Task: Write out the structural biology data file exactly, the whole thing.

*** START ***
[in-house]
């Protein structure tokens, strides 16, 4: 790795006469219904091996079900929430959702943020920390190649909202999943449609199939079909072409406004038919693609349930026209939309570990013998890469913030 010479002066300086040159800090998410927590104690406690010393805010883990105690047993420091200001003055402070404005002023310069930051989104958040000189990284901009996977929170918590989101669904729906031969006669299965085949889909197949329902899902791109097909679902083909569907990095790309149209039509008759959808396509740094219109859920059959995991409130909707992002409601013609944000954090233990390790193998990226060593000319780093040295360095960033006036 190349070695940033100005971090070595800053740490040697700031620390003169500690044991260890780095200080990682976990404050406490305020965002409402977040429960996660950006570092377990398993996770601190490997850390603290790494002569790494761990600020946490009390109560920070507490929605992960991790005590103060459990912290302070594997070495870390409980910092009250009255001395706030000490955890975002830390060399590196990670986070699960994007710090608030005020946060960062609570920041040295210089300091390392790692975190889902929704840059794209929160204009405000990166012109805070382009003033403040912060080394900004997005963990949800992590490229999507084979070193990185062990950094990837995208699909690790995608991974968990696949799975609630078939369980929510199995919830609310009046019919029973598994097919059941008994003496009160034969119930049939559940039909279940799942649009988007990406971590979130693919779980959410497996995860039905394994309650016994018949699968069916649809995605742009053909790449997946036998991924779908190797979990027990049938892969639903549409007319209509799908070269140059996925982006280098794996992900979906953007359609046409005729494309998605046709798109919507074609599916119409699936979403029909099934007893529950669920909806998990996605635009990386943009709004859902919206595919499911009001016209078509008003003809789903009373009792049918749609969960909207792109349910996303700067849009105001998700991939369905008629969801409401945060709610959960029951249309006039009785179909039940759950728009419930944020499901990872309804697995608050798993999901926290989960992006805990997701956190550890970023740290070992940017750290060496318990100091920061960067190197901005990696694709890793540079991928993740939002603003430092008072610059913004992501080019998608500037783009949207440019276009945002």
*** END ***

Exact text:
[in-house]
């Protein structure tokens, strides 16, 4: 790795006469219904091996079900929430959702943020920390190649909202999943449609199939079909072409406004038919693609349930026209939309570990013998890469913030 010479002066300086040159800090998410927590104690406690010393805010883990105690047993420091200001003055402070404005002023310069930051989104958040000189990284901009996977929170918590989101669904729906031969006669299965085949889909197949329902899902791109097909679902083909569907990095790309149209039509008759959808396509740094219109859920059959995991409130909707992002409601013609944000954090233990390790193998990226060593000319780093040295360095960033006036 190349070695940033100005971090070595800053740490040697700031620390003169500690044991260890780095200080990682976990404050406490305020965002409402977040429960996660950006570092377990398993996770601190490997850390603290790494002569790494761990600020946490009390109560920070507490929605992960991790005590103060459990912290302070594997070495870390409980910092009250009255001395706030000490955890975002830390060399590196990670986070699960994007710090608030005020946060960062609570920041040295210089300091390392790692975190889902929704840059794209929160204009405000990166012109805070382009003033403040912060080394900004997005963990949800992590490229999507084979070193990185062990950094990837995208699909690790995608991974968990696949799975609630078939369980929510199995919830609310009046019919029973598994097919059941008994003496009160034969119930049939559940039909279940799942649009988007990406971590979130693919779980959410497996995860039905394994309650016994018949699968069916649809995605742009053909790449997946036998991924779908190797979990027990049938892969639903549409007319209509799908070269140059996925982006280098794996992900979906953007359609046409005729494309998605046709798109919507074609599916119409699936979403029909099934007893529950669920909806998990996605635009990386943009709004859902919206595919499911009001016209078509008003003809789903009373009792049918749609969960909207792109349910996303700067849009105001998700991939369905008629969801409401945060709610959960029951249309006039009785179909039940759950728009419930944020499901990872309804697995608050798993999901926290989960992006805990997701956190550890970023740290070992940017750290060496318990100091920061960067190197901005990696694709890793540079991928993740939002603003430092008072610059913004992501080019998608500037783009949207440019276009945002």